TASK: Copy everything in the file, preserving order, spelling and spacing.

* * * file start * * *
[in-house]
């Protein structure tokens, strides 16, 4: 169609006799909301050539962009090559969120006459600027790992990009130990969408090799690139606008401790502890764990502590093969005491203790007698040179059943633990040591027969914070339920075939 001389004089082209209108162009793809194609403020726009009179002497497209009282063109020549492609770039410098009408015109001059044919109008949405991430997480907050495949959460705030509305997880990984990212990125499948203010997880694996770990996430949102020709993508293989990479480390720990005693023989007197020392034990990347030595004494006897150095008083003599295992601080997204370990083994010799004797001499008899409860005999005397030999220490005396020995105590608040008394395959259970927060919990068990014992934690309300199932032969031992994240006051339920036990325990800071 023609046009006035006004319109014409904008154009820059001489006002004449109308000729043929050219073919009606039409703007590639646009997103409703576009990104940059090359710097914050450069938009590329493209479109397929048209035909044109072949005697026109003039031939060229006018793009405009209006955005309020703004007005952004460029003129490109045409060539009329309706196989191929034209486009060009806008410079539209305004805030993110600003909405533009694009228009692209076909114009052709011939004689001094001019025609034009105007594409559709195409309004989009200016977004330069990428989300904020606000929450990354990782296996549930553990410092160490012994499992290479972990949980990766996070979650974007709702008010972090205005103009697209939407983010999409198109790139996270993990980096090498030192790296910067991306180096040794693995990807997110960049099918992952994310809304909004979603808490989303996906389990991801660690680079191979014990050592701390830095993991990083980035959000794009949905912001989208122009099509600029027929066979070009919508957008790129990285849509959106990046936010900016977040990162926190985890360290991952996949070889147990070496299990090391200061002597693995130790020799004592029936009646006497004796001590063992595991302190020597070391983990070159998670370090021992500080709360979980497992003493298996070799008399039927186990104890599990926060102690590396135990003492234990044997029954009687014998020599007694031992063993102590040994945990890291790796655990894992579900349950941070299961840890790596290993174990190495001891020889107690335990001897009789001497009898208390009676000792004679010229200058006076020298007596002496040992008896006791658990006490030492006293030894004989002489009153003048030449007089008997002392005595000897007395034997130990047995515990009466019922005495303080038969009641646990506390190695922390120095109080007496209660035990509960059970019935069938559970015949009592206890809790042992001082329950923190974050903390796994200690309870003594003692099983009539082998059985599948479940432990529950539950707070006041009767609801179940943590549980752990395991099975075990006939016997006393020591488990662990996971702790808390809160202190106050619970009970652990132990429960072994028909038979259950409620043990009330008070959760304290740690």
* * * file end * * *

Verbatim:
[in-house]
């Protein structure tokens, strides 16, 4: 169609006799909301050539962009090559969120006459600027790992990009130990969408090799690139606008401790502890764990502590093969005491203790007698040179059943633990040591027969914070339920075939 001389004089082209209108162009793809194609403020726009009179002497497209009282063109020549492609770039410098009408015109001059044919109008949405991430997480907050495949959460705030509305997880990984990212990125499948203010997880694996770990996430949102020709993508293989990479480390720990005693023989007197020392034990990347030595004494006897150095008083003599295992601080997204370990083994010799004797001499008899409860005999005397030999220490005396020995105590608040008394395959259970927060919990068990014992934690309300199932032969031992994240006051339920036990325990800071 023609046009006035006004319109014409904008154009820059001489006002004449109308000729043929050219073919009606039409703007590639646009997103409703576009990104940059090359710097914050450069938009590329493209479109397929048209035909044109072949005697026109003039031939060229006018793009405009209006955005309020703004007005952004460029003129490109045409060539009329309706196989191929034209486009060009806008410079539209305004805030993110600003909405533009694009228009692209076909114009052709011939004689001094001019025609034009105007594409559709195409309004989009200016977004330069990428989300904020606000929450990354990782296996549930553990410092160490012994499992290479972990949980990766996070979650974007709702008010972090205005103009697209939407983010999409198109790139996270993990980096090498030192790296910067991306180096040794693995990807997110960049099918992952994310809304909004979603808490989303996906389990991801660690680079191979014990050592701390830095993991990083980035959000794009949905912001989208122009099509600029027929066979070009919508957008790129990285849509959106990046936010900016977040990162926190985890360290991952996949070889147990070496299990090391200061002597693995130790020799004592029936009646006497004796001590063992595991302190020597070391983990070159998670370090021992500080709360979980497992003493298996070799008399039927186990104890599990926060102690590396135990003492234990044997029954009687014998020599007694031992063993102590040994945990890291790796655990894992579900349950941070299961840890790596290993174990190495001891020889107690335990001897009789001497009898208390009676000792004679010229200058006076020298007596002496040992008896006791658990006490030492006293030894004989002489009153003048030449007089008997002392005595000897007395034997130990047995515990009466019922005495303080038969009641646990506390190695922390120095109080007496209660035990509960059970019935069938559970015949009592206890809790042992001082329950923190974050903390796994200690309870003594003692099983009539082998059985599948479940432990529950539950707070006041009767609801179940943590549980752990395991099975075990006939016997006393020591488990662990996971702790808390809160202190106050619970009970652990132990429960072994028909038979259950409620043990009330008070959760304290740690």